It was the morning of Good Friday when I stumbled across a Facebook advertisement about an all-women motorcycle riding workshop in Bengaluru. The interesting promotion grabbed my eye and I made an enquiry on the WhatsApp number provided.
After wrapping up my daily routine, I returned to entangled and disturbing thoughts while lying in bed. I had been feeling miserable and worn out. Approaching the final year of my PhD, I felt exhausted and was looking for a change. Many PhD students are not particularly good at balancing their personal and social life as it is. Personally for me, the mental burden of living through a pandemic and a surgery during last year added to the existing distress.
I was feeling hollow inside.
It was late afternoon. I almost forgot about the workshop when I received a call from the organisers. I immediately felt the need to take the leap. I said yes to their offer, informed my family and started packing my things.
I was picked 500 metres from my residence early Saturday morning. As I left home with my backpack and helmet, I felt excited. The programme had been arranged in the foothills of DD hills and extended over two days, consisting of both theory and practical lessons.
The one-hour distance from Bengaluru to DD hills was covered in three hours as it took time to pick all nine participants from different parts of the city. We took a chai break on the way where we got to introduce ourselves briefly. All were mostly near or in their 30s, and belonged to diverse occupational backgrounds.
When we reached the campsite, it was around 10 am. Our accommodation was Swiss tents laid between the valley and the steep cliffs. This part of the Deccan plateau has some of the oldest monoliths in Asia.
We randomly chose tents and our tent mates. After freshening up and eating some upma, the theory class started. We were taught about the parts of a bike. At the end of the class, I felt quite amazed to observe my growing interest towards the nuts and bolts of a bike. I always assumed I was someone who would never be interested in the technical specifications of a bike or car.
By lunch break, I felt tired due to longer exposure to sunlight than I was used to. I went back to the tent to rest. I discovered a copy of Che Guevara’s The Motorcycle Diaries beside the bed. I have included it in my reading list.
The evening class was a practical one held in the nearby field. It included mainly two drills – getting on the bike and walking with it. At the end of the cloudy evening, we started riding the bikes. A few from the class took a tumble or two, while some of us were spared. Our day ended with chatter while having some tea and churmuri. As people started to open up more and more, I still hung back – I’m an introvert who mostly tends to be a silent observer. But I thoroughly enjoyed the evening – we got to witness the beauty of the surrounding hills when we moved to the nearby small field for a campfire and barbecue. The silhouette created by the nearby hills and forests created a mystical and magnetic ambience. Along with the barbecue, we played dumb charades.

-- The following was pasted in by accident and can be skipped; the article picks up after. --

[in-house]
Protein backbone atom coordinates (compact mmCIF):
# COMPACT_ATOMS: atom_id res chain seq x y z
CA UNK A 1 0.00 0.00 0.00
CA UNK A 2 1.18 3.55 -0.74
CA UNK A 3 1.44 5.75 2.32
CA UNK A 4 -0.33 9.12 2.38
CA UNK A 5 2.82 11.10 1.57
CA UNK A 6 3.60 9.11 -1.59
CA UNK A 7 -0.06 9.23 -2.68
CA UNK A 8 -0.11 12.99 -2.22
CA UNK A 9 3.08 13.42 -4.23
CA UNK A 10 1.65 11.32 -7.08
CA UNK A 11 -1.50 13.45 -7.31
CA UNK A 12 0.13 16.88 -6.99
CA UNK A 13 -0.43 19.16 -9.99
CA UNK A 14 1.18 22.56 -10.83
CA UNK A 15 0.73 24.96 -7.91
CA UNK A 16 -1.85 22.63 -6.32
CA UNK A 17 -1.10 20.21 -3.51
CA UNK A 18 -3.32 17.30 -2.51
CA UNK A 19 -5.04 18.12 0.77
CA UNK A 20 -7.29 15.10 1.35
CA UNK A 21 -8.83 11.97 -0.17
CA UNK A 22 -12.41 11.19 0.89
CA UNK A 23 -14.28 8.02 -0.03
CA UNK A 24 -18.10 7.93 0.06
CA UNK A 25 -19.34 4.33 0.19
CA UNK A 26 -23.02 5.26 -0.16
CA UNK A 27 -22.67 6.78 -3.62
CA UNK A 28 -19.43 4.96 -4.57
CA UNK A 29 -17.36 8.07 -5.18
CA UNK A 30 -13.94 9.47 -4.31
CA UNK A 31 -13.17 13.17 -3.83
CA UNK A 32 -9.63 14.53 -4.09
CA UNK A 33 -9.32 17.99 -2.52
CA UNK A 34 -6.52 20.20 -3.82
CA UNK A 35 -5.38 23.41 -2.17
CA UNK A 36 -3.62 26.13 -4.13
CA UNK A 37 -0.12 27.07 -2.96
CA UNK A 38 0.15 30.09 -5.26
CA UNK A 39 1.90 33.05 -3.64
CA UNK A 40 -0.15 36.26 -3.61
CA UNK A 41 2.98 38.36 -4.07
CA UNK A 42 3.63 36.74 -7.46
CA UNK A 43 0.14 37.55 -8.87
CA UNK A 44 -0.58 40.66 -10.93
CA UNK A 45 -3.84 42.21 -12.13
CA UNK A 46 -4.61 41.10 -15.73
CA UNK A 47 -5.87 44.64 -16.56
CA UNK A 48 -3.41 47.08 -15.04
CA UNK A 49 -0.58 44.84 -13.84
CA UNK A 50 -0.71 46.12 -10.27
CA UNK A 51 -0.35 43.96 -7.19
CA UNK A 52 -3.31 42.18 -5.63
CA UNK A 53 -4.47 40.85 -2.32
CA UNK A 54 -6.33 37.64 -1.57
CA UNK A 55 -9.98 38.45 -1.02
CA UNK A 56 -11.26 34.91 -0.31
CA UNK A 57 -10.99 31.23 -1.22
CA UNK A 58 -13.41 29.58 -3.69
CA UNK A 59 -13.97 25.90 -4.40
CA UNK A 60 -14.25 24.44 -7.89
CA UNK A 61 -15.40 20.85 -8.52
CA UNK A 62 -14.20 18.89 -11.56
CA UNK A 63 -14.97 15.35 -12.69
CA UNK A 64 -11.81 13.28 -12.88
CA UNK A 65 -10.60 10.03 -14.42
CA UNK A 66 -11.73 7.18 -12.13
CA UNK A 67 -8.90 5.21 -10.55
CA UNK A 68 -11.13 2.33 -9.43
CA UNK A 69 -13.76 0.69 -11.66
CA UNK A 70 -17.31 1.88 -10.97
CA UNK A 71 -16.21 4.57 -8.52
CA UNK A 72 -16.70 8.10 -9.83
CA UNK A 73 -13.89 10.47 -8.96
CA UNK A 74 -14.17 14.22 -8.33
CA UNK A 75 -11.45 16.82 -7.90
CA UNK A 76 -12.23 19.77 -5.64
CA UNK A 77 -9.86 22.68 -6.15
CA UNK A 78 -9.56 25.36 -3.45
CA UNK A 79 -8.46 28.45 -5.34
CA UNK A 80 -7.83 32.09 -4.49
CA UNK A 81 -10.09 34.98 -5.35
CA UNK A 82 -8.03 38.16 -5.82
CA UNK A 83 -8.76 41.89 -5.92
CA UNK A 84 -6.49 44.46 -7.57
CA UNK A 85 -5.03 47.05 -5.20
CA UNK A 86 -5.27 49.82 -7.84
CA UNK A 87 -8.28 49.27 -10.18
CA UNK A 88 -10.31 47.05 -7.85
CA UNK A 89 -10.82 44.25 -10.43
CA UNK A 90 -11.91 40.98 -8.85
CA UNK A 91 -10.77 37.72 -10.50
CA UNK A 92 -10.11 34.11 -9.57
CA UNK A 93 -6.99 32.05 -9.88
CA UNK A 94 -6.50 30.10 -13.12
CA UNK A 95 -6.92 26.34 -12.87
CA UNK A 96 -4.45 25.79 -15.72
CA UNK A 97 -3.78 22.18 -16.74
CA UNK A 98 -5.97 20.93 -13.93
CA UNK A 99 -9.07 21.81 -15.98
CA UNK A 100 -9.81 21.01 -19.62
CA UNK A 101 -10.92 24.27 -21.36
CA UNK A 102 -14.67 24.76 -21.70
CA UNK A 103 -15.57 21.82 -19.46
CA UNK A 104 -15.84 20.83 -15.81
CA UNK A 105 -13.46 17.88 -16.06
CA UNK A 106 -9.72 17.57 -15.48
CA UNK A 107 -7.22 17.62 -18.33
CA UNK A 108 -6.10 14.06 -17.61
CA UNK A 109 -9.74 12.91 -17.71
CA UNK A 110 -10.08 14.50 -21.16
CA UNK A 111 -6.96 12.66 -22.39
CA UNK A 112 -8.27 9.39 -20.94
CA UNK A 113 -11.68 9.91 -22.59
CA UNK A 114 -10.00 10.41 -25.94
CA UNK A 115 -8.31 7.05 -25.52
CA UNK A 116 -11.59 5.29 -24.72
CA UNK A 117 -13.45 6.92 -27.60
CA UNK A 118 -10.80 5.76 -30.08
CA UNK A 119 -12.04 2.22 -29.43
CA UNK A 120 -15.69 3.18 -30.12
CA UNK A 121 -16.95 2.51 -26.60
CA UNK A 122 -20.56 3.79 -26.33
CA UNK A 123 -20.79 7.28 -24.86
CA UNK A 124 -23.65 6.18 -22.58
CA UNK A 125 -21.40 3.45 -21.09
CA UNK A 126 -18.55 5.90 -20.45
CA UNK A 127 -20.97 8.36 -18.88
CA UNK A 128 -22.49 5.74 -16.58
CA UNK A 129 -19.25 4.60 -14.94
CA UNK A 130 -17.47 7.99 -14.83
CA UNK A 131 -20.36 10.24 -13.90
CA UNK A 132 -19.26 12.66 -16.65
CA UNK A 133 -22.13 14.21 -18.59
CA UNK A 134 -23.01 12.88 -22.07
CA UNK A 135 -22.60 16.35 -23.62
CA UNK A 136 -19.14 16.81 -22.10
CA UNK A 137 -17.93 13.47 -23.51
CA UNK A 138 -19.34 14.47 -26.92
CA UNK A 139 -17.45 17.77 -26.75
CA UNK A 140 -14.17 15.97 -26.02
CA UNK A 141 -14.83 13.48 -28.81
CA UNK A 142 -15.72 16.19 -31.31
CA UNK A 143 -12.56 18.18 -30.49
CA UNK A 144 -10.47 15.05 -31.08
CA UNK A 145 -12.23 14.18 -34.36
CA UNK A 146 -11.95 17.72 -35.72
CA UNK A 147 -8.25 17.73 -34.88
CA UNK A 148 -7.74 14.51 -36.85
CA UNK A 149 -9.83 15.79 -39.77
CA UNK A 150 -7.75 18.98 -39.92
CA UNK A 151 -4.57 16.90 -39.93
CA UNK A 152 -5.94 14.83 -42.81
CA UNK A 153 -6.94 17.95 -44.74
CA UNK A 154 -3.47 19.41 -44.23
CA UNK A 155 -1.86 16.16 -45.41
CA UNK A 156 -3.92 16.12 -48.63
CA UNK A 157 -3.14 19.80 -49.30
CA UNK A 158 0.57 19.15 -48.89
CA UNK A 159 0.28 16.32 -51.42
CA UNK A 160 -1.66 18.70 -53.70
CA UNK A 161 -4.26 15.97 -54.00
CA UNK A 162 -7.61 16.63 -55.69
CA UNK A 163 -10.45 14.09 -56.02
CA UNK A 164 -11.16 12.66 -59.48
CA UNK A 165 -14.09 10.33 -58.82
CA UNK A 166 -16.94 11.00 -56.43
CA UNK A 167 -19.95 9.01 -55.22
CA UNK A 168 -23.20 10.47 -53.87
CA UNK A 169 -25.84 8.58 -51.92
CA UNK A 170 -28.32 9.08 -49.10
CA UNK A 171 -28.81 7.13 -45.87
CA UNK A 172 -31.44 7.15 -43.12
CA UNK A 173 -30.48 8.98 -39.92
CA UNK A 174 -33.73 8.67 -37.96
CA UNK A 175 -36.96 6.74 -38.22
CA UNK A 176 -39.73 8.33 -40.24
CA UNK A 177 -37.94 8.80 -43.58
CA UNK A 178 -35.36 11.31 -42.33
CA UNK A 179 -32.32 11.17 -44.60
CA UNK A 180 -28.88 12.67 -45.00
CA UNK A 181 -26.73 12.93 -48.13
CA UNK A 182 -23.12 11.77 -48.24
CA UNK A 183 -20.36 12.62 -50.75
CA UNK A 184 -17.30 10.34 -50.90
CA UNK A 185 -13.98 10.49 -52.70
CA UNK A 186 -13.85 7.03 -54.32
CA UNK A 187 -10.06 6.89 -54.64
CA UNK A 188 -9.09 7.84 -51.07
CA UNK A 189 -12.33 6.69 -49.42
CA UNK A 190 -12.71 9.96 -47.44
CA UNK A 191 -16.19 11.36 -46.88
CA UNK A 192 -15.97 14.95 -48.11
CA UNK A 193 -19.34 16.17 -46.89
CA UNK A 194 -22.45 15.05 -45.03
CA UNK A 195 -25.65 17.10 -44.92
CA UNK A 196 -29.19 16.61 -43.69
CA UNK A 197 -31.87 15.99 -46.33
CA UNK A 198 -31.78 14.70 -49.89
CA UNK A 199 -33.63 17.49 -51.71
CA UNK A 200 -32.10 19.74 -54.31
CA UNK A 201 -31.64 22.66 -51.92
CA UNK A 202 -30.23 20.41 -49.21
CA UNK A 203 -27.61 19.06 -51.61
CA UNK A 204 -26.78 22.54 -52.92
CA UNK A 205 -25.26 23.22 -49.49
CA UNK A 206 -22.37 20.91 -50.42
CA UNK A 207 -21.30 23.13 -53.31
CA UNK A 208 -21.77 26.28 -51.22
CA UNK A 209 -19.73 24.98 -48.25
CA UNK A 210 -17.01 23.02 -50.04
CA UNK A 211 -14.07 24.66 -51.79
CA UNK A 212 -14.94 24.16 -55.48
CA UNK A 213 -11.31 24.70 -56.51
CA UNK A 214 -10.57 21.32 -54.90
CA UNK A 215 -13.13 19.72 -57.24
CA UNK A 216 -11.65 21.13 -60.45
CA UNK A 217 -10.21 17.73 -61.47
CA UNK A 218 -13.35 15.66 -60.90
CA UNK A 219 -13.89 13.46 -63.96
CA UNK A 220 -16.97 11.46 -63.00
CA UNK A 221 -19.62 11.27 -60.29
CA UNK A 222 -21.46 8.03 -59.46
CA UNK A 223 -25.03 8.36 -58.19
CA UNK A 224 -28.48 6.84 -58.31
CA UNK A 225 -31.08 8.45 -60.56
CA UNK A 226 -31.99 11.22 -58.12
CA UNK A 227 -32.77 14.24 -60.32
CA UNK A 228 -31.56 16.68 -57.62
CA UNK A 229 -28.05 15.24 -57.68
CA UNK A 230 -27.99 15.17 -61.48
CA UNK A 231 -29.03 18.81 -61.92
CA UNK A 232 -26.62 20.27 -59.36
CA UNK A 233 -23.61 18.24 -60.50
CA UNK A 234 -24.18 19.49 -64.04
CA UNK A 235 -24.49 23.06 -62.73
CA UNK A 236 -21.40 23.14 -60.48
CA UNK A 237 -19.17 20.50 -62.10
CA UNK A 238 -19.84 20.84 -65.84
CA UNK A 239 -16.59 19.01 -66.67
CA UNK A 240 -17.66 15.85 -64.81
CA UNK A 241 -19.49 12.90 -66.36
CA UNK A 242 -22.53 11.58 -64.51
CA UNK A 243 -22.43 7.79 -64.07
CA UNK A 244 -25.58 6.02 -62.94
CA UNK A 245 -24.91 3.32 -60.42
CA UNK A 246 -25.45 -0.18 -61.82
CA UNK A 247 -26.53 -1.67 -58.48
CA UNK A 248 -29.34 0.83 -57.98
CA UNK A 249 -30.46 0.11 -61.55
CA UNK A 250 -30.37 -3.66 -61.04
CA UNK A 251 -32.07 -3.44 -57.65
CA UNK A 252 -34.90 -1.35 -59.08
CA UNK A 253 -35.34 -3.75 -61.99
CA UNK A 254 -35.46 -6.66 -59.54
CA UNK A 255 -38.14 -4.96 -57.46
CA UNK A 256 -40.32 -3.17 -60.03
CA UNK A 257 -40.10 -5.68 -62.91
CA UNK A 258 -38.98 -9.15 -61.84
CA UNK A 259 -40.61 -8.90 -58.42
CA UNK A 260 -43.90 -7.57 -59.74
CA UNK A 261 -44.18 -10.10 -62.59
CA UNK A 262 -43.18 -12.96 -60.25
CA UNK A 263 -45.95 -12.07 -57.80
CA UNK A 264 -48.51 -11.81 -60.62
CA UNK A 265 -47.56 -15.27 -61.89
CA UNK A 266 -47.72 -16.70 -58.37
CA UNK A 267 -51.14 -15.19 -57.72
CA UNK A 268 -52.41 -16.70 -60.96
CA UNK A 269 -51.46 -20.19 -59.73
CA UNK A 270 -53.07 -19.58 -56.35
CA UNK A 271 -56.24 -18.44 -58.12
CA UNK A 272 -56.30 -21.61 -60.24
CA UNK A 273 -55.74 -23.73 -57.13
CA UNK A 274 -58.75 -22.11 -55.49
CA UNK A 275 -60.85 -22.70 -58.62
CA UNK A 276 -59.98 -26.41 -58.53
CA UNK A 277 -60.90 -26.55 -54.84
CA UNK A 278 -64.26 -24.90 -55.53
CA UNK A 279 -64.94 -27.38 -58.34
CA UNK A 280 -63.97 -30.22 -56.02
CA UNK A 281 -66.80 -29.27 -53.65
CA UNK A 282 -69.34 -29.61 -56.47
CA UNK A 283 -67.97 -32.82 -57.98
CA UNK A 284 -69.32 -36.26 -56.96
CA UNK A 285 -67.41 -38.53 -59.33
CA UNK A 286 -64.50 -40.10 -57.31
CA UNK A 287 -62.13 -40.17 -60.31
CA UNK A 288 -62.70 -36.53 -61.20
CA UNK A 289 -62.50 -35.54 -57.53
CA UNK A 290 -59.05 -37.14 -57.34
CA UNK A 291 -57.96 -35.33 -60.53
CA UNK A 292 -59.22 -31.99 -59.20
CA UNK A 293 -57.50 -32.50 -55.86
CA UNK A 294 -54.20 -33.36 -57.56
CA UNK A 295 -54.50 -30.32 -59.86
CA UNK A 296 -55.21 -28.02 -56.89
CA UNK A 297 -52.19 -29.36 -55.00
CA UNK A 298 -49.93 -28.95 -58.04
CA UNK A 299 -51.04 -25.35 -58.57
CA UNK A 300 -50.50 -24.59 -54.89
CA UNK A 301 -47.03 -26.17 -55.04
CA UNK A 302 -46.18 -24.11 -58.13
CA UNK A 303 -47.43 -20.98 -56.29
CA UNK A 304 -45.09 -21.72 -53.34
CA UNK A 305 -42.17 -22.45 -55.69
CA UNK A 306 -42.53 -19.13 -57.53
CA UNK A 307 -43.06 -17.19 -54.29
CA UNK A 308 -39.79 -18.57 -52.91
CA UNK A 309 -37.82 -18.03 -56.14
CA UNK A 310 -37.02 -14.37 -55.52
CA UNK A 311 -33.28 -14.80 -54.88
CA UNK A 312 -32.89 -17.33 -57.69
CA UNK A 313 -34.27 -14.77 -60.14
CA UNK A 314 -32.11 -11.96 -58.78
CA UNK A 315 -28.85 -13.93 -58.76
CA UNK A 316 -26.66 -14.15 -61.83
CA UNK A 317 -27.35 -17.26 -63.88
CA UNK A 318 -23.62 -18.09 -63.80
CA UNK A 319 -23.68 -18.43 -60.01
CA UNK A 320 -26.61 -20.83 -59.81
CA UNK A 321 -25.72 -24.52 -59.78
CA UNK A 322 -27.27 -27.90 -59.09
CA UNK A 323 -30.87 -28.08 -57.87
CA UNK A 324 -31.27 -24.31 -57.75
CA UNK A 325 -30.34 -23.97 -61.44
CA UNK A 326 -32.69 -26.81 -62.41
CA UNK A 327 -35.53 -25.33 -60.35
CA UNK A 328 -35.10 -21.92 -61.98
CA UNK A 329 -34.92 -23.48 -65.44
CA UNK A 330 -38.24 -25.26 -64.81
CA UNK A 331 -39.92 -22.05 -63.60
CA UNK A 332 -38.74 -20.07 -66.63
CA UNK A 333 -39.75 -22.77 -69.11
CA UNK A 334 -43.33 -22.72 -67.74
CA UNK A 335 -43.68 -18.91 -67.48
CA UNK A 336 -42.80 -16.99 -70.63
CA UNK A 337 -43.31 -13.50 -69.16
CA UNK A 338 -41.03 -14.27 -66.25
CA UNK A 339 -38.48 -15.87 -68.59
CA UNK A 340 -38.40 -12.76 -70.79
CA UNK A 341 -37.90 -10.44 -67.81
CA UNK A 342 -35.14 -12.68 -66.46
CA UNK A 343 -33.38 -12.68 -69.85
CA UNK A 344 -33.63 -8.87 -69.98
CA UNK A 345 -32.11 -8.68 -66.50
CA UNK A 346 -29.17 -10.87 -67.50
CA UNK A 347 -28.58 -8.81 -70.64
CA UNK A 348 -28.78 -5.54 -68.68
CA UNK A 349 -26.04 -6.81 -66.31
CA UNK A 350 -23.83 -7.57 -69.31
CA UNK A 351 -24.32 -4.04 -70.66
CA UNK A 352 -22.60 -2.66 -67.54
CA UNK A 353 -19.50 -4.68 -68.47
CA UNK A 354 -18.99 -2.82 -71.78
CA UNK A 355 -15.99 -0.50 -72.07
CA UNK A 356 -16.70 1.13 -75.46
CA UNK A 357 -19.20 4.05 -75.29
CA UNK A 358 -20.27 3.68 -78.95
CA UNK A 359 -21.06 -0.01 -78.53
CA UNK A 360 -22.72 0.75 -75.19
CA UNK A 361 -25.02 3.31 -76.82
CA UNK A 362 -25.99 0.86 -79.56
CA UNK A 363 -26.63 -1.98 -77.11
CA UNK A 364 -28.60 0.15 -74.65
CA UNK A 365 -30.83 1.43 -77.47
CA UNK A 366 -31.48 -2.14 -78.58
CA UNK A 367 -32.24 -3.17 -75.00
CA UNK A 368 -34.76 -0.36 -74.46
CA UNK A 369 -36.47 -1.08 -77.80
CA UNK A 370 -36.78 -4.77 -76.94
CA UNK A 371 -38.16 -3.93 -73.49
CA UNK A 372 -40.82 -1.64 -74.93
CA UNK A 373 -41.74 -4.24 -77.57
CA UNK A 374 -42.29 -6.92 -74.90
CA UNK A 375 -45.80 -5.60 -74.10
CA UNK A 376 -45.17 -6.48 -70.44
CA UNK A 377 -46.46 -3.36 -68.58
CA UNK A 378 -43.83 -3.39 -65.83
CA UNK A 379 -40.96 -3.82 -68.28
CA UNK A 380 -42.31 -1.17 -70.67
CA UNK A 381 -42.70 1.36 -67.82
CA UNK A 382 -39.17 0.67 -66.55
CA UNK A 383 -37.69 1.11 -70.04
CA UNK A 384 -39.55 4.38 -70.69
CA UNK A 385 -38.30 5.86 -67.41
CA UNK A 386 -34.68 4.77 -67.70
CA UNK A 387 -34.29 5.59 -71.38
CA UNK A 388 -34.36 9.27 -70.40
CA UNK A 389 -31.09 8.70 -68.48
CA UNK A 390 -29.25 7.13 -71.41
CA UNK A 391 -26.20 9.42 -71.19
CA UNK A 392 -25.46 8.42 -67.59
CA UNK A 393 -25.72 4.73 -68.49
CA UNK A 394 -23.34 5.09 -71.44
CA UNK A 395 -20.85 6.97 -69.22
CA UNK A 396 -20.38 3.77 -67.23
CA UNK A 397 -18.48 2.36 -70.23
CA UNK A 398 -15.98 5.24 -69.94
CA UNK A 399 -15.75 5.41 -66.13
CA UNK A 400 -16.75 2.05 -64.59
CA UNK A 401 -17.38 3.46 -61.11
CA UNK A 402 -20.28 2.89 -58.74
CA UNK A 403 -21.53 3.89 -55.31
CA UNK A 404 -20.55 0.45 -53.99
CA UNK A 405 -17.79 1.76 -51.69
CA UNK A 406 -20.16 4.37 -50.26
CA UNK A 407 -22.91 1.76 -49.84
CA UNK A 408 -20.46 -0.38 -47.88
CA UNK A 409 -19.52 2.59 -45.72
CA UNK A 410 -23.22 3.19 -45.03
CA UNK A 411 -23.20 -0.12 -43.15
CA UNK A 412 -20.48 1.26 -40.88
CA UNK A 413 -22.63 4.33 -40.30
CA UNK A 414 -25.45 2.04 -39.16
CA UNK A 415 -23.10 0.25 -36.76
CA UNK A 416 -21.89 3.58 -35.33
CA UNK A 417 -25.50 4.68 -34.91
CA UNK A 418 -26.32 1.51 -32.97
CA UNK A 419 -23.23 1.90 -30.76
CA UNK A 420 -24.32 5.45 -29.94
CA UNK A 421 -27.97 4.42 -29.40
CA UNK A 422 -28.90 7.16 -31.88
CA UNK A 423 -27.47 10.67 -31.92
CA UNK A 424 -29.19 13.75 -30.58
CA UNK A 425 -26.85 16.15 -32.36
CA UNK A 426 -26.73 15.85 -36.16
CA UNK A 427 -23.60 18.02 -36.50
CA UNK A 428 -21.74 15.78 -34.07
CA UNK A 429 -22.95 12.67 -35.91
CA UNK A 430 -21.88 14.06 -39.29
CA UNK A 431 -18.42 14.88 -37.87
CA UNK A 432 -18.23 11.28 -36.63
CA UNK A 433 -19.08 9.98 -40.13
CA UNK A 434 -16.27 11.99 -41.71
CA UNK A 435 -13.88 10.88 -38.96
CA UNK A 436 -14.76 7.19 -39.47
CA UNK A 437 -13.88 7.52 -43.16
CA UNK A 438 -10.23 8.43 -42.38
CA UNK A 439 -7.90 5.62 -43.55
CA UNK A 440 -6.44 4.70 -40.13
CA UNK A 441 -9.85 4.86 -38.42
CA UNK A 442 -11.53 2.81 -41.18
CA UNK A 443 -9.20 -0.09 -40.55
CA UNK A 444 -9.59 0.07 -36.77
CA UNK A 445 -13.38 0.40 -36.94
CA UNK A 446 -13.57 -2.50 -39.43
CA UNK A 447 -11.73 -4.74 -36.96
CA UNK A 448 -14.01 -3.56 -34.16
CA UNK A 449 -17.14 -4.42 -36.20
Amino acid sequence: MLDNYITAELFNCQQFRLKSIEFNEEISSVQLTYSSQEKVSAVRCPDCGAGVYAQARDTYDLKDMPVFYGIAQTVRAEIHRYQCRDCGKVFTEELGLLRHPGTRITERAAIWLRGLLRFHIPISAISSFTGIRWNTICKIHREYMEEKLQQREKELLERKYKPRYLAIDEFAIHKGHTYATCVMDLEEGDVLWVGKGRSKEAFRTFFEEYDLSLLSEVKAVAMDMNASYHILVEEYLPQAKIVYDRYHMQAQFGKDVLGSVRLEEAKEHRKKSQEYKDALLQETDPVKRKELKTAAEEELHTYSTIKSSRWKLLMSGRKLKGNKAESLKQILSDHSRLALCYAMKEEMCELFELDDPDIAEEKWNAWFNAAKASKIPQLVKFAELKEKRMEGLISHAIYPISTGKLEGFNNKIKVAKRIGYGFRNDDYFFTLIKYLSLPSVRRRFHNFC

The next morning, a cool breeze coming in from the tent’s window broke my sleep. It was early morning; I bathed and went for a little walk alone to get a glance at the surrounding rocky cliffs. After reaching a viewpoint, I stared at the humongous and bare cliffs before heading back to camp. Upon reaching there, I saw everyone was waiting for tea.
The morning session was tough as I fell down with the heavy Himalayan bike and pulled a muscle in my lower back while lifting it. I took a nap after lunch to recharge my batteries. As I was wandering between dream and reality, my roommate woke me up for the next session.
The last session was fun as we now rode bikes comfortably. We learnt how to change gears, pass through cones, make an eight. All of us performed well – one participant learnt riding a Bullet even though they had never even ridden a cycle before.
As the workshop approached its end, we clicked some pictures. In the evening, we gathered near the dining area and received our certificates. After getting into the van, I plugged in my earphones and immersed myself in my own world. As I was floating in my now cleared, lightened mind; I felt elated.
In the past, there have been instances when I have taken decisions impulsively where they have not always worked out for the best. Fortunately, this time it was the right call to make – I needed this to maintain my sanity and gain control of my behaviour. And I got what I wanted out of the workshop – I had overcome my fear of riding a bike and gained a lot of confidence.
It was a once in a lifetime experience which helped me realise my self-worth and self-reliance. This particular sojourn was also necessary for me to shed my shell and step out of my comfort zone. I only hope that my story encourages many other young women to include such experiences in their lives to help break the social conditioning imparted by living in a patriarchal society.
Sneha Biswas is a PhD student in Development Studies from Bengaluru. Her favourite pastime includes reading non-fiction, playing Ukulele and overthinking.
All images have been provided by the author.